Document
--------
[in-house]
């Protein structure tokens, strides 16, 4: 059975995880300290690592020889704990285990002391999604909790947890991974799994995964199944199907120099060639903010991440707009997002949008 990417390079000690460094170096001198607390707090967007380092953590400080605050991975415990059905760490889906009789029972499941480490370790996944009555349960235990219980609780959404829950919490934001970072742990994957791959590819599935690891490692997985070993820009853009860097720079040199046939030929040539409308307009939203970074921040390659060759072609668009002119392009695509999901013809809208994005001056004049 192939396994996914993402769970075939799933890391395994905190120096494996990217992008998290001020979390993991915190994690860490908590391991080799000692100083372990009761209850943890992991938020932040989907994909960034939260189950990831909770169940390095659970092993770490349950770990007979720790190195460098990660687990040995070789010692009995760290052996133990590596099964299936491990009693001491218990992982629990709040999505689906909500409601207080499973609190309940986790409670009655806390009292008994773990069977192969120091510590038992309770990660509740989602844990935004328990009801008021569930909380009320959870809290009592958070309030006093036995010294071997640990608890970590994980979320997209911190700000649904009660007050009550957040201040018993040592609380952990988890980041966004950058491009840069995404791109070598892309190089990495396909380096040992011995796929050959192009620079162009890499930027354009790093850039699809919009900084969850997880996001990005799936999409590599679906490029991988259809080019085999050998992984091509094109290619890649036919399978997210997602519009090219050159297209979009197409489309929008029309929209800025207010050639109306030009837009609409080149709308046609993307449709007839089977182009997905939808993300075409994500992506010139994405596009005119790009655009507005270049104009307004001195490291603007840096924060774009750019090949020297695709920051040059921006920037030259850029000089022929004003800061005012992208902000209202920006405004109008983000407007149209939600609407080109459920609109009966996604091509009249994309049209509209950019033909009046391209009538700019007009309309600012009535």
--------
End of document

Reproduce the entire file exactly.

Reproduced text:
[in-house]
């Protein structure tokens, strides 16, 4: 059975995880300290690592020889704990285990002391999604909790947890991974799994995964199944199907120099060639903010991440707009997002949008 990417390079000690460094170096001198607390707090967007380092953590400080605050991975415990059905760490889906009789029972499941480490370790996944009555349960235990219980609780959404829950919490934001970072742990994957791959590819599935690891490692997985070993820009853009860097720079040199046939030929040539409308307009939203970074921040390659060759072609668009002119392009695509999901013809809208994005001056004049 192939396994996914993402769970075939799933890391395994905190120096494996990217992008998290001020979390993991915190994690860490908590391991080799000692100083372990009761209850943890992991938020932040989907994909960034939260189950990831909770169940390095659970092993770490349950770990007979720790190195460098990660687990040995070789010692009995760290052996133990590596099964299936491990009693001491218990992982629990709040999505689906909500409601207080499973609190309940986790409670009655806390009292008994773990069977192969120091510590038992309770990660509740989602844990935004328990009801008021569930909380009320959870809290009592958070309030006093036995010294071997640990608890970590994980979320997209911190700000649904009660007050009550957040201040018993040592609380952990988890980041966004950058491009840069995404791109070598892309190089990495396909380096040992011995796929050959192009620079162009890499930027354009790093850039699809919009900084969850997880996001990005799936999409590599679906490029991988259809080019085999050998992984091509094109290619890649036919399978997210997602519009090219050159297209979009197409489309929008029309929209800025207010050639109306030009837009609409080149709308046609993307449709007839089977182009997905939808993300075409994500992506010139994405596009005119790009655009507005270049104009307004001195490291603007840096924060774009750019090949020297695709920051040059921006920037030259850029000089022929004003800061005012992208902000209202920006405004109008983000407007149209939600609407080109459920609109009966996604091509009249994309049209509209950019033909009046391209009538700019007009309309600012009535």